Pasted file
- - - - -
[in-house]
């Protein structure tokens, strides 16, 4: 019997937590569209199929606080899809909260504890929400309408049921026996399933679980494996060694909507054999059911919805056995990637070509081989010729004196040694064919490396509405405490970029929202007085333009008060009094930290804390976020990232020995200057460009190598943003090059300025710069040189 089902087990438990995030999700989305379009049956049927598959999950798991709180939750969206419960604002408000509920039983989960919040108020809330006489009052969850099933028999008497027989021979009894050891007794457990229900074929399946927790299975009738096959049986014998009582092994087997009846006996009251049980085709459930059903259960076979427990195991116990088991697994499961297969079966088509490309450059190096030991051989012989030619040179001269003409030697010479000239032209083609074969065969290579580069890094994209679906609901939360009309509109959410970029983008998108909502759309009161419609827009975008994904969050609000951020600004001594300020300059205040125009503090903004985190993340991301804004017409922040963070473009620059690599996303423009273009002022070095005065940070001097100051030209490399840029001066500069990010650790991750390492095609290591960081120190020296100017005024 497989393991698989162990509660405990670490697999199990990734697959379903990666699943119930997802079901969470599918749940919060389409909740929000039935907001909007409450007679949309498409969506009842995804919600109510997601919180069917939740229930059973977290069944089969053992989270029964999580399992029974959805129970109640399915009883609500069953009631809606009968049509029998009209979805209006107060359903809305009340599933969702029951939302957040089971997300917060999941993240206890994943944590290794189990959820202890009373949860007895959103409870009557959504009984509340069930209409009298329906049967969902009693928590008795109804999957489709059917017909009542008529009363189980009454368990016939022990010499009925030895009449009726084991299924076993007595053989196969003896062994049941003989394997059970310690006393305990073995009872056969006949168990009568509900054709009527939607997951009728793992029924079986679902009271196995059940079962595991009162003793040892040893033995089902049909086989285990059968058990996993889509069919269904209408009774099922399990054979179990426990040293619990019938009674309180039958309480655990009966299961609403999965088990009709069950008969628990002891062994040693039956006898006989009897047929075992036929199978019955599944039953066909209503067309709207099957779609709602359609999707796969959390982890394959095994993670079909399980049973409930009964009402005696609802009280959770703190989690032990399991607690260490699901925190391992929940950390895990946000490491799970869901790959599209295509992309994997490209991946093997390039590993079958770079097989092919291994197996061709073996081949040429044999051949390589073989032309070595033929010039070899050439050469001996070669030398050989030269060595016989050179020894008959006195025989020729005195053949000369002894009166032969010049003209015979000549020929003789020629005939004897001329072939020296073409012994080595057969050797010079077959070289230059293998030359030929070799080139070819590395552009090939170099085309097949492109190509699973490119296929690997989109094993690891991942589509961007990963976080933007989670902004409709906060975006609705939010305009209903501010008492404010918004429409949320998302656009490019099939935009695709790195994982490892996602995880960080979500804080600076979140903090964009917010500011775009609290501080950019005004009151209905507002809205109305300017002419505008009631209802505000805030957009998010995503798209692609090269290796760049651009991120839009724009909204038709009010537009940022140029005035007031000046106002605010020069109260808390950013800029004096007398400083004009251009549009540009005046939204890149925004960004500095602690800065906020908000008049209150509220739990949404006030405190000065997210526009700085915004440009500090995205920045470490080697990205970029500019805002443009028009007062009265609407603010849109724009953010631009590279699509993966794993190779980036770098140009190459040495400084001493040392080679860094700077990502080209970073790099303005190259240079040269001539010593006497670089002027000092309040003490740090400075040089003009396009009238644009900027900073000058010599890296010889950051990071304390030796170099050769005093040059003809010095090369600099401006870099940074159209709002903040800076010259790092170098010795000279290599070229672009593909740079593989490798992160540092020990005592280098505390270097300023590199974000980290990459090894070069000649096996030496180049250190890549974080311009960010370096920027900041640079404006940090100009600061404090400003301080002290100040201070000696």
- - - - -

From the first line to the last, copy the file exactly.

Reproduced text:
[in-house]
């Protein structure tokens, strides 16, 4: 019997937590569209199929606080899809909260504890929400309408049921026996399933679980494996060694909507054999059911919805056995990637070509081989010729004196040694064919490396509405405490970029929202007085333009008060009094930290804390976020990232020995200057460009190598943003090059300025710069040189 089902087990438990995030999700989305379009049956049927598959999950798991709180939750969206419960604002408000509920039983989960919040108020809330006489009052969850099933028999008497027989021979009894050891007794457990229900074929399946927790299975009738096959049986014998009582092994087997009846006996009251049980085709459930059903259960076979427990195991116990088991697994499961297969079966088509490309450059190096030991051989012989030619040179001269003409030697010479000239032209083609074969065969290579580069890094994209679906609901939360009309509109959410970029983008998108909502759309009161419609827009975008994904969050609000951020600004001594300020300059205040125009503090903004985190993340991301804004017409922040963070473009620059690599996303423009273009002022070095005065940070001097100051030209490399840029001066500069990010650790991750390492095609290591960081120190020296100017005024 497989393991698989162990509660405990670490697999199990990734697959379903990666699943119930997802079901969470599918749940919060389409909740929000039935907001909007409450007679949309498409969506009842995804919600109510997601919180069917939740229930059973977290069944089969053992989270029964999580399992029974959805129970109640399915009883609500069953009631809606009968049509029998009209979805209006107060359903809305009340599933969702029951939302957040089971997300917060999941993240206890994943944590290794189990959820202890009373949860007895959103409870009557959504009984509340069930209409009298329906049967969902009693928590008795109804999957489709059917017909009542008529009363189980009454368990016939022990010499009925030895009449009726084991299924076993007595053989196969003896062994049941003989394997059970310690006393305990073995009872056969006949168990009568509900054709009527939607997951009728793992029924079986679902009271196995059940079962595991009162003793040892040893033995089902049909086989285990059968058990996993889509069919269904209408009774099922399990054979179990426990040293619990019938009674309180039958309480655990009966299961609403999965088990009709069950008969628990002891062994040693039956006898006989009897047929075992036929199978019955599944039953066909209503067309709207099957779609709602359609999707796969959390982890394959095994993670079909399980049973409930009964009402005696609802009280959770703190989690032990399991607690260490699901925190391992929940950390895990946000490491799970869901790959599209295509992309994997490209991946093997390039590993079958770079097989092919291994197996061709073996081949040429044999051949390589073989032309070595033929010039070899050439050469001996070669030398050989030269060595016989050179020894008959006195025989020729005195053949000369002894009166032969010049003209015979000549020929003789020629005939004897001329072939020296073409012994080595057969050797010079077959070289230059293998030359030929070799080139070819590395552009090939170099085309097949492109190509699973490119296929690997989109094993690891991942589509961007990963976080933007989670902004409709906060975006609705939010305009209903501010008492404010918004429409949320998302656009490019099939935009695709790195994982490892996602995880960080979500804080600076979140903090964009917010500011775009609290501080950019005004009151209905507002809205109305300017002419505008009631209802505000805030957009998010995503798209692609090269290796760049651009991120839009724009909204038709009010537009940022140029005035007031000046106002605010020069109260808390950013800029004096007398400083004009251009549009540009005046939204890149925004960004500095602690800065906020908000008049209150509220739990949404006030405190000065997210526009700085915004440009500090995205920045470490080697990205970029500019805002443009028009007062009265609407603010849109724009953010631009590279699509993966794993190779980036770098140009190459040495400084001493040392080679860094700077990502080209970073790099303005190259240079040269001539010593006497670089002027000092309040003490740090400075040089003009396009009238644009900027900073000058010599890296010889950051990071304390030796170099050769005093040059003809010095090369600099401006870099940074159209709002903040800076010259790092170098010795000279290599070229672009593909740079593989490798992160540092020990005592280098505390270097300023590199974000980290990459090894070069000649096996030496180049250190890549974080311009960010370096920027900041640079404006940090100009600061404090400003301080002290100040201070000696």